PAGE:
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Google honors Chinese linguist Zhou Youguang with doodle

Zhou Youguang was born Jan. 13, 1906 in China. He was a Chinese economist, linguist, sinologist and publisher. He created Pinyin, the official romanization system for Standard Chinese. Known as the "father of Pinyin," he authored more than 40 books. He died in 2017 in Beijing, the day after his 111th birthday.

Have you peeped Google today? It’s all about Zhou Youguang, a famous Chinese linguist.

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The search engine site, which sometimes uses its homepage to honor prominent figures, is highlighting the artist to celebrate him on what would have been his 112th birthday.

Born Zhou Yaoping in China on Jan. 13, 1906, he was raised by a Qing Dynasty official. By the time he was a teenager, he developed an interest in linguistics and earned his high school diploma with honors.

After graduation, he attended St. John's University in Shanghai, where he studied economics and linguistics. He later transferred to Guanghua University, where he graduated in 1927.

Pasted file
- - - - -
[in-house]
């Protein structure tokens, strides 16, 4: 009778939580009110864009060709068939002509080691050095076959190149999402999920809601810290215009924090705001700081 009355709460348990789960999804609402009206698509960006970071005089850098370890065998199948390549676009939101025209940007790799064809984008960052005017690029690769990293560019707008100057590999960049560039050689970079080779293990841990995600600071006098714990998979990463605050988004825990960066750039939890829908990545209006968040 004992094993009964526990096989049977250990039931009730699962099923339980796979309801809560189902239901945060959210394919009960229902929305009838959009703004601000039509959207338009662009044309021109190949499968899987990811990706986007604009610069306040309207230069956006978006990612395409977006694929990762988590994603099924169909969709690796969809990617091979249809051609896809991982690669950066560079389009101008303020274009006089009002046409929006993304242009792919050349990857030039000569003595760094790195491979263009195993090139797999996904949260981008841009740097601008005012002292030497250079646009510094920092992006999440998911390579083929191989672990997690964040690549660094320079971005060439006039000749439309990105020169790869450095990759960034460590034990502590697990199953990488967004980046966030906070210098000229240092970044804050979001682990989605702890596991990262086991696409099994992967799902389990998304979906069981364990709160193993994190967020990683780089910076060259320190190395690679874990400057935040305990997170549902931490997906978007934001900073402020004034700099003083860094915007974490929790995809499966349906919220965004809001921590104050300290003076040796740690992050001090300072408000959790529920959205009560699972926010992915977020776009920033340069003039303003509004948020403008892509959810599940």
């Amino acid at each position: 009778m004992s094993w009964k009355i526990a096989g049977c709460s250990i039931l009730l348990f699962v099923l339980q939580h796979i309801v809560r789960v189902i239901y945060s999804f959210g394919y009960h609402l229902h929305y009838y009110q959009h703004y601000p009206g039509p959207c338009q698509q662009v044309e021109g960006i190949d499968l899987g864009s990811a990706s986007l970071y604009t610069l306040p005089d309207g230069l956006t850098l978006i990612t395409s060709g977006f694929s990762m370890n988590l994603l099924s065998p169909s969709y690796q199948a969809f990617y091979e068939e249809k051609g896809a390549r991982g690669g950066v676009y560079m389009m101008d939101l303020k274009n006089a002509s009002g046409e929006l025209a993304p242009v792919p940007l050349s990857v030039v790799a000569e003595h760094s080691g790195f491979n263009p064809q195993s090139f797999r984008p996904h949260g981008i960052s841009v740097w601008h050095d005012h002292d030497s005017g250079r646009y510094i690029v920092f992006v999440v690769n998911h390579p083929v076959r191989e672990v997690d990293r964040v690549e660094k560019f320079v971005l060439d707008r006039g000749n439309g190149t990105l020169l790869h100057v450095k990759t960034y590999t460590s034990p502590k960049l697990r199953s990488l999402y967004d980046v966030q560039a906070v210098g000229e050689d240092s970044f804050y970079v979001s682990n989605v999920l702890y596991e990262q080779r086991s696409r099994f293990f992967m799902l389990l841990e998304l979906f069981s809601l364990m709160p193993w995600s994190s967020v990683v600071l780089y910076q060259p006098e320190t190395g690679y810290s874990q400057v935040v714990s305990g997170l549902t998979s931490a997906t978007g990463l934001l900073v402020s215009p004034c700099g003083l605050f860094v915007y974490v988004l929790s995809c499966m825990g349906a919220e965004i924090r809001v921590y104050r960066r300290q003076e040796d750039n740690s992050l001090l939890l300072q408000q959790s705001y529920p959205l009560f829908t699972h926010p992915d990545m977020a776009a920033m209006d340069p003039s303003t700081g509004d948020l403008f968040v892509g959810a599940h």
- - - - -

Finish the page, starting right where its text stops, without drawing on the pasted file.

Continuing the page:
Throughout his career, he taught economics as a college professor. Then in 1955, the Chinese government placed him at the head of a committee to reform the Chinese language to improve literacy.

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For three years, he and members of the committee developed Pinyin, the official romanization system for Standard Chinese in mainland China, transforming the Chinese language.

"The new system transformed China's literacy rate, providing more natural passage into the written language, which requires mastering thousands of characters," Google wrote on its blog. "It bridged multiple Chinese dialects with its shared designations of sound."

Known as the “Father of Pinyin,” he went on to write 40 books, and he translated the Encyclopedia Britannica into Chinese.

In 2017, he died at his home in Beijing at age, a day after his 111th birthday. Now Google is paying tribute.

Check out the doodle archive  to see his animated doodle.

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